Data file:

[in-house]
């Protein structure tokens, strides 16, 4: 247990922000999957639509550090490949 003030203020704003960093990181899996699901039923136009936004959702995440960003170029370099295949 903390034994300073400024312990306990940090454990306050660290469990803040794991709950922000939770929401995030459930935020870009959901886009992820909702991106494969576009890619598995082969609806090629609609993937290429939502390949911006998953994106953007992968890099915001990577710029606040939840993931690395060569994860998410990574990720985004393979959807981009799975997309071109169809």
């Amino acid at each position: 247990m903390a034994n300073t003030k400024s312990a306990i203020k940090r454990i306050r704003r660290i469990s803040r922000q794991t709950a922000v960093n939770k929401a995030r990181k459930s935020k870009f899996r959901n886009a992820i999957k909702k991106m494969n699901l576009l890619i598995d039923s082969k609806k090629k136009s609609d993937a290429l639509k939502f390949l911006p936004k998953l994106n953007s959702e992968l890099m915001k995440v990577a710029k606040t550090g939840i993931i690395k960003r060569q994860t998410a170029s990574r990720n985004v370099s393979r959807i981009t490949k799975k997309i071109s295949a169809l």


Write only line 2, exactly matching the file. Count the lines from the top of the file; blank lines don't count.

């Protein structure tokens, strides 16, 4: 247990922000999957639509550090490949 003030203020704003960093990181899996699901039923136009936004959702995440960003170029370099295949 903390034994300073400024312990306990940090454990306050660290469990803040794991709950922000939770929401995030459930935020870009959901886009992820909702991106494969576009890619598995082969609806090629609609993937290429939502390949911006998953994106953007992968890099915001990577710029606040939840993931690395060569994860998410990574990720985004393979959807981009799975997309071109169809």